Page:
Hill 355 - !!! Little Gibraltar !!! - 1952/1953

What a brute of a place to work on and around, 355, the pits for both UN and Chinese forces. A long razor-back type mountain with no redeeming features whatever. To climb it was back breaking, to dig into its rocky slopes the same. Living on it was akin to living on a lunar landscape, pitted by craters from end to end and top to bottom.

The conditions during the winter were abysmal, the freezing winds howling around the slopes with nothing to break their force. Icy trenches at such a steep angle walking was a nightmare lest you broke a limb.

That's called Chinese tree trimming

The Sharp End
Forward platoon
B Company


How to build Flash underground quarters in a shooting gallery

Typhoon season was pure hell, torrents of water pouring down the hillside and through the trenches like raging mountain rivers. Bunkers flooded and often collapsing from the sheer amount of water in the soil. Fighting pits half full, bunkers in even the best places would be knee deep or more. Clothing was saturated most of the time.

The trenches were glue pots, impossible to traverse without their helping ropes.

Most of these photos could have come straight from bloody WWI

Reserve position
Behind 355 in pouring down rain.

Forward company
Under Chinese observation

A very quick flash of Cash ... under the circumstances

Summer saw the heat of an arid zone beating down 18 hours a day. You panted like a dog much of the time, and working on the defense system sucked the last drop of moisture from your thirsty body. Water was a problem again, there was seldom enough of it to drink and have a basic wash. Never enough to wash your clothes, nor have a good scrub-up.

For some, maybe a last look back ...

Mounting out, May 1953.
Moving off from rear company to forward.

Reserve area for "Little Gibraltar".

We look like proper soldiers, while in Reserve ...
Target in the shooting gallery

Observation post Little Gibraltar.
Easily observed from ... easily observed.

Incoming mail
The quick, the dead, and the inexperienced

 Mail wasn't always welcome, on the line

Spring was a young man's delight, the weather perfect and alas the Chinese very active in the valleys below. Down in those dangerous places, young men from both sides played a deadly game every night. This was the time for raiding parties, recce patrols, ambushes and generally annoying the devil out of each other. Autumn was just about the same, minus a few zillion mosquitoes and flies. The ever alert frogs were always there during those balmy seasons, either alerting an enemy to your presence or the other way about. The material of dreams.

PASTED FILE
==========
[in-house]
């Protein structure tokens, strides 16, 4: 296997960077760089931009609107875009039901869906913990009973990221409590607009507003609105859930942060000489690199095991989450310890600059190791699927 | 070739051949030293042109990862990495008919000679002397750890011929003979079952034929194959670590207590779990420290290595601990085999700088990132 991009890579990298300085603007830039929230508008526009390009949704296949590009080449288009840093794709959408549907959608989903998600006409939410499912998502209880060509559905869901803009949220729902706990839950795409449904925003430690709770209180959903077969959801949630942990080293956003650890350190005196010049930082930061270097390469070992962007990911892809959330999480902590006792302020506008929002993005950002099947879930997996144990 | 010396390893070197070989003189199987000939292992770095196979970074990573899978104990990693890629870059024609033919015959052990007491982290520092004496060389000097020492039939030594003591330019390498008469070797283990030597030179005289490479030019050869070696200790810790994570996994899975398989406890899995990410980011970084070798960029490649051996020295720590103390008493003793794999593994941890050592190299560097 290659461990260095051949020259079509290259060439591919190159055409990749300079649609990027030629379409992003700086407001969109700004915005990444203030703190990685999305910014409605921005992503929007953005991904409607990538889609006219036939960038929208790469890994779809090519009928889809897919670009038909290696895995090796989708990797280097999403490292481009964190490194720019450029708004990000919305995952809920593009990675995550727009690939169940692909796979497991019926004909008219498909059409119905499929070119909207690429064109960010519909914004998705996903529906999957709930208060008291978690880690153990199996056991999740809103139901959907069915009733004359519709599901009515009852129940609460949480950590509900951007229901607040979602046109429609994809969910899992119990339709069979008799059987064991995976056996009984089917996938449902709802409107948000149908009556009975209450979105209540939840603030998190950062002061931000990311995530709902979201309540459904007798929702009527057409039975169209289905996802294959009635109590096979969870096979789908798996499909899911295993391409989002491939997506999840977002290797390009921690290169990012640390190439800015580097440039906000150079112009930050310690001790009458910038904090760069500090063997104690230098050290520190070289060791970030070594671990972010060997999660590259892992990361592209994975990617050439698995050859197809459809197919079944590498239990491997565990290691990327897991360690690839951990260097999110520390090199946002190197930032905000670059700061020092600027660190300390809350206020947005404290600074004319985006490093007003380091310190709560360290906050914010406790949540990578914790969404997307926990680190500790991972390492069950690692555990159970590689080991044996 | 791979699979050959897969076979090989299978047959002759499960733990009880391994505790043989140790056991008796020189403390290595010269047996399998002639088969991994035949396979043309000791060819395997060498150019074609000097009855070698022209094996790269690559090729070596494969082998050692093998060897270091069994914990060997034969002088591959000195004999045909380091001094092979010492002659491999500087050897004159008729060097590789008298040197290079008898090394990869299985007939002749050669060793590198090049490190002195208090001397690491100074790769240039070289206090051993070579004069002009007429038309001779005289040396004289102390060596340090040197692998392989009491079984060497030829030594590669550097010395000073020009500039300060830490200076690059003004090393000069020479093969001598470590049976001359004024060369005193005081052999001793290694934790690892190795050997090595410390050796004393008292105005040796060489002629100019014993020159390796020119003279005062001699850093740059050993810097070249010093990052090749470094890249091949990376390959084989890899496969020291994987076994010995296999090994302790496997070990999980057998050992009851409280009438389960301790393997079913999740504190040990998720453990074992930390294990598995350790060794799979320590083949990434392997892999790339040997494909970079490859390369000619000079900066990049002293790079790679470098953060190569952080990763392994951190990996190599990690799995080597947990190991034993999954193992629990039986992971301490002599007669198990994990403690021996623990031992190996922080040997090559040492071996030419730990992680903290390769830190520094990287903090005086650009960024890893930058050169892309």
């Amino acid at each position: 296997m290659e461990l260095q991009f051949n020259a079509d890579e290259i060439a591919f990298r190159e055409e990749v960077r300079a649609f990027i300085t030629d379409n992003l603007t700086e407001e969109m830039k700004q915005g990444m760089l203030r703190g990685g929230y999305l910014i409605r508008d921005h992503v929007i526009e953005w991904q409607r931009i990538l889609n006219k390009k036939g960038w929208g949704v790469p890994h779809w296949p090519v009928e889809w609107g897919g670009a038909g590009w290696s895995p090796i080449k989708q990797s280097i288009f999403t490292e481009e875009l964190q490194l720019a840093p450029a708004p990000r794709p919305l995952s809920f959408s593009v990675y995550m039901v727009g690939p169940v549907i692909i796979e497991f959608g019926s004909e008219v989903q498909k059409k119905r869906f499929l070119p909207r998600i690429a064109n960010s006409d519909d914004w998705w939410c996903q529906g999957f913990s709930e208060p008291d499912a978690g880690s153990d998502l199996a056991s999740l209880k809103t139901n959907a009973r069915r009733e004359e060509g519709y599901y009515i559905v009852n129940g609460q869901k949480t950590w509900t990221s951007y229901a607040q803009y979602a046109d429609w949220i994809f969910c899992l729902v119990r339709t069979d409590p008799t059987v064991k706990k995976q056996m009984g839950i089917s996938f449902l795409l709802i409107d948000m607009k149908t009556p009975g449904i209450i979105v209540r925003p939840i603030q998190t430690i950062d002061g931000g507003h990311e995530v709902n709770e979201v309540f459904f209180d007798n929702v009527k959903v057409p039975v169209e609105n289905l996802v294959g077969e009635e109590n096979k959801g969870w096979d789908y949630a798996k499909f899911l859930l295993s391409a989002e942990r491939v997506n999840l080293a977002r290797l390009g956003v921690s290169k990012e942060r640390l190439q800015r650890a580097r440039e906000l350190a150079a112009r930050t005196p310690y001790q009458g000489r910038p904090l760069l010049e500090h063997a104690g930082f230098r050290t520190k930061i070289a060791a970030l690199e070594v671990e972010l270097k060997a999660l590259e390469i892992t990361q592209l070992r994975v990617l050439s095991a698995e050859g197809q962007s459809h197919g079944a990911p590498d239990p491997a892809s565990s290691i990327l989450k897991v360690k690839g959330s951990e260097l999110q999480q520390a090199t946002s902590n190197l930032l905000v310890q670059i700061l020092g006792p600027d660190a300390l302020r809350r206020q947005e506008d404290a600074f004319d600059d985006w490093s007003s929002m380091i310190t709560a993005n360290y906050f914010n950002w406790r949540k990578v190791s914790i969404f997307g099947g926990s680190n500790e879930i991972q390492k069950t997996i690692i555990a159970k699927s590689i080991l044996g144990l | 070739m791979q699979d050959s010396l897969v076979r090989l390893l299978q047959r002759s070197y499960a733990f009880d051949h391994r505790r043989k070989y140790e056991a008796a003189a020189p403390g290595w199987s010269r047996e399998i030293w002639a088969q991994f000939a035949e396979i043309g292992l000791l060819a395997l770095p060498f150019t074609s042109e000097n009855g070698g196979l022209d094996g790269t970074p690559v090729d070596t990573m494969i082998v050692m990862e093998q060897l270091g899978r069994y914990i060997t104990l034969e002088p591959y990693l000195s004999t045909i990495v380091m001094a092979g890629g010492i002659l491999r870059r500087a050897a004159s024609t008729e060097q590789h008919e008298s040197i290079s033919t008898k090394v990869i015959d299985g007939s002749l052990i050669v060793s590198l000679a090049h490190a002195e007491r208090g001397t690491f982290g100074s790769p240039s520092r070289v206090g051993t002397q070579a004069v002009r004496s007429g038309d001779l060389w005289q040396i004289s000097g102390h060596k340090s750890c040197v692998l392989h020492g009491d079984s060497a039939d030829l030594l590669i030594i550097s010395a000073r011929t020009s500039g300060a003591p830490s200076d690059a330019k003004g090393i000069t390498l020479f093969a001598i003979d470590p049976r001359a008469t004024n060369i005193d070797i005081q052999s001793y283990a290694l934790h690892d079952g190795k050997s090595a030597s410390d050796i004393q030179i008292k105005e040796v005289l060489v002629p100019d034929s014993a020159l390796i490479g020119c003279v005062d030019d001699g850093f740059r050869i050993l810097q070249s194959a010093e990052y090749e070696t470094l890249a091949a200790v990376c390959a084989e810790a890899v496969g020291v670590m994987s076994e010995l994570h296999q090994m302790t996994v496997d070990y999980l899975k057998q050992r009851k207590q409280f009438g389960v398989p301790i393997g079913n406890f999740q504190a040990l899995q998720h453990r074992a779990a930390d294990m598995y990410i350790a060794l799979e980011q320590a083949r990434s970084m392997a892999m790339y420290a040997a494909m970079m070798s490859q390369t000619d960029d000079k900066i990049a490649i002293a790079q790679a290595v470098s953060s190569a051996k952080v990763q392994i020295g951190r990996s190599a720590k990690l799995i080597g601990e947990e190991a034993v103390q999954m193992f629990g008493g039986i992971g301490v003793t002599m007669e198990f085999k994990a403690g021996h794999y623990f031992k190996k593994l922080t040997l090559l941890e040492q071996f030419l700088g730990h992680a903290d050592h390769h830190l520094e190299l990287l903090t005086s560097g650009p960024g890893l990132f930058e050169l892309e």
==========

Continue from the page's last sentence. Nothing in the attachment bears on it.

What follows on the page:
On the other side ...

Little Gib
Best side, at the moment

Charlie's Turn
Location is everything

It isn't the view, it's the location
We always gave the little fellas a big hand ...

Welcome, Charlie
You've got our attention

Morning Parade
More or less

Dead sharp at all times, Sixa Platoon

With regards to use of the Owen in Korea, for long range work it left much to be desired. However following the start of the 'static war phase' most of the combat was during the night, and included patrols, raids and defending against attacks. The type of fighting involved was therefore up close and personal, and in those conditions the Owen was excellent. I am not aware of any ammunition problems during those two years, certainly none where a bullet failed to enter a body from close quarters. The Bren was a superior weapon but had two disadvantages in this type of work, it was very heavy and needed two men to man it properly and it was cumbersome in close order operations. ie. In trenches or fighting pits.

Sixa Platoon, earning their keep

Off to work
Packing more than lunch

The meanest blokes
In the valley of ...

Soft it is, having a job you're good at ...
Doing my bit for the Brass ...

Digging again
BHQ Funk-holes

Counter-attack reserve

No I'm not sucking my gut in, mate, why?
You oughta be in pitchers ...

Photog at work
Sgt. Phil Hobson

When April showers ...

Securing Chop-Chop in the rain
Eyeball to eyeball

Mortar O.P.

Mounting out
A bad patrol, for me

Not quite a motor touring trip

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